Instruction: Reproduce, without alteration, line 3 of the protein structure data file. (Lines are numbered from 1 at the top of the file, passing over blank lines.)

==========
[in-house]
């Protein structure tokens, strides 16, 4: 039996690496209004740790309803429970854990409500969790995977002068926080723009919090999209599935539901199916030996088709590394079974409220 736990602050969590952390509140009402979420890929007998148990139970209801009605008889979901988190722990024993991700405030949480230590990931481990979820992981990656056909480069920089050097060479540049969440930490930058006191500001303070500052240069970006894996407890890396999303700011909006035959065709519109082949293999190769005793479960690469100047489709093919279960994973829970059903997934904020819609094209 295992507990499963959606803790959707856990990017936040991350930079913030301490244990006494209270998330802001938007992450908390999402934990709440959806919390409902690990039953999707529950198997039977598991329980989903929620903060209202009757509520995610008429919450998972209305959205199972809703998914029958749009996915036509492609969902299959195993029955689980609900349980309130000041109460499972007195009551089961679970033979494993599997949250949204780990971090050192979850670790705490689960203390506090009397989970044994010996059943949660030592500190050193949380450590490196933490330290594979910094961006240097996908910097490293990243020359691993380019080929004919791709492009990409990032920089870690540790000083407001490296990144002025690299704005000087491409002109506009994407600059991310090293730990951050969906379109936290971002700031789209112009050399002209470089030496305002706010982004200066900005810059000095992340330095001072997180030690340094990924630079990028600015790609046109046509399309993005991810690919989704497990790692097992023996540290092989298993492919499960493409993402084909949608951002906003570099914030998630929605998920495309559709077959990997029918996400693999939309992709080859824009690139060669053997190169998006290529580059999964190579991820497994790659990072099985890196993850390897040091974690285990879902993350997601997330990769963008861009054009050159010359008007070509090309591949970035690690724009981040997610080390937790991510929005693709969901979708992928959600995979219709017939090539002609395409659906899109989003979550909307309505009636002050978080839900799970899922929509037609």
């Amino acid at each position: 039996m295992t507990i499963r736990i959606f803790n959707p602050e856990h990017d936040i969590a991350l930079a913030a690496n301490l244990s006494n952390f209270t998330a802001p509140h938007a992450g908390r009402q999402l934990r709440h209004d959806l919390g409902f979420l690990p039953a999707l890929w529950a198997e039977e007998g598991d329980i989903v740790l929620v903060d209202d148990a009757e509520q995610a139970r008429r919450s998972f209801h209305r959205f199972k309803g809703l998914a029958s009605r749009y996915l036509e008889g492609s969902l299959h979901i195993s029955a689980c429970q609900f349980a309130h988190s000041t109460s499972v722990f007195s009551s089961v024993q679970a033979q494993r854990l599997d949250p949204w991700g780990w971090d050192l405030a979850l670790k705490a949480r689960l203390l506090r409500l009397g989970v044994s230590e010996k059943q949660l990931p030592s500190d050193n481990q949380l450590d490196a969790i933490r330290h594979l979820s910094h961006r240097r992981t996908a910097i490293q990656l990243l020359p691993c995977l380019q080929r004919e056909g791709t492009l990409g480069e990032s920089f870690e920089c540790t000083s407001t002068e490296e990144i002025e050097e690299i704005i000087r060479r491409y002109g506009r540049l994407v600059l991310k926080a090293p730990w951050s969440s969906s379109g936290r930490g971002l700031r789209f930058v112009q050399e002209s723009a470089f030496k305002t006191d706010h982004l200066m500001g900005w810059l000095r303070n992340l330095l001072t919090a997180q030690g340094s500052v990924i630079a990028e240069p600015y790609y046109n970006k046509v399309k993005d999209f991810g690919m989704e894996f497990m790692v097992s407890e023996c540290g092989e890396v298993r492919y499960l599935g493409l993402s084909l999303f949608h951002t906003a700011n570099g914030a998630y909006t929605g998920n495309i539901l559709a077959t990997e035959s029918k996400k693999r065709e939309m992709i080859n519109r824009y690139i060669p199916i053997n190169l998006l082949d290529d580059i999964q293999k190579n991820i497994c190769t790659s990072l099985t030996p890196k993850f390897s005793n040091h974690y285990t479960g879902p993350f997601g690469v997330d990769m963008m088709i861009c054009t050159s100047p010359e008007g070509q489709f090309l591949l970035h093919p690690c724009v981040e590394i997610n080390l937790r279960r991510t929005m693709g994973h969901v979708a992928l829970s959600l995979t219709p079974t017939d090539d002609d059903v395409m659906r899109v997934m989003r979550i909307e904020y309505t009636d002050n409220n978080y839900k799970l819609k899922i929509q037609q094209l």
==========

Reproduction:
């Amino acid at each position: 039996m295992t507990i499963r736990i959606f803790n959707p602050e856990h990017d936040i969590a991350l930079a913030a690496n301490l244990s006494n952390f209270t998330a802001p509140h938007a992450g908390r009402q999402l934990r709440h209004d959806l919390g409902f979420l690990p039953a999707l890929w529950a198997e039977e007998g598991d329980i989903v740790l929620v903060d209202d148990a009757e509520q995610a139970r008429r919450s998972f209801h209305r959205f199972k309803g809703l998914a029958s009605r749009y996915l036509e008889g492609s969902l299959h979901i195993s029955a689980c429970q609900f349980a309130h988190s000041t109460s499972v722990f007195s009551s089961v024993q679970a033979q494993r854990l599997d949250p949204w991700g780990w971090d050192l405030a979850l670790k705490a949480r689960l203390l506090r409500l009397g989970v044994s230590e010996k059943q949660l990931p030592s500190d050193n481990q949380l450590d490196a969790i933490r330290h594979l979820s910094h961006r240097r992981t996908a910097i490293q990656l990243l020359p691993c995977l380019q080929r004919e056909g791709t492009l990409g480069e990032s920089f870690e920089c540790t000083s407001t002068e490296e990144i002025e050097e690299i704005i000087r060479r491409y002109g506009r540049l994407v600059l991310k926080a090293p730990w951050s969440s969906s379109g936290r930490g971002l700031r789209f930058v112009q050399e002209s723009a470089f030496k305002t006191d706010h982004l200066m500001g900005w810059l000095r303070n992340l330095l001072t919090a997180q030690g340094s500052v990924i630079a990028e240069p600015y790609y046109n970006k046509v399309k993005d999209f991810g690919m989704e894996f497990m790692v097992s407890e023996c540290g092989e890396v298993r492919y499960l599935g493409l993402s084909l999303f949608h951002t906003a700011n570099g914030a998630y909006t929605g998920n495309i539901l559709a077959t990997e035959s029918k996400k693999r065709e939309m992709i080859n519109r824009y690139i060669p199916i053997n190169l998006l082949d290529d580059i999964q293999k190579n991820i497994c190769t790659s990072l099985t030996p890196k993850f390897s005793n040091h974690y285990t479960g879902p993350f997601g690469v997330d990769m963008m088709i861009c054009t050159s100047p010359e008007g070509q489709f090309l591949l970035h093919p690690c724009v981040e590394i997610n080390l937790r279960r991510t929005m693709g994973h969901v979708a992928l829970s959600l995979t219709p079974t017939d090539d002609d059903v395409m659906r899109v997934m989003r979550i909307e904020y309505t009636d002050n409220n978080y839900k799970l819609k899922i929509q037609q094209l």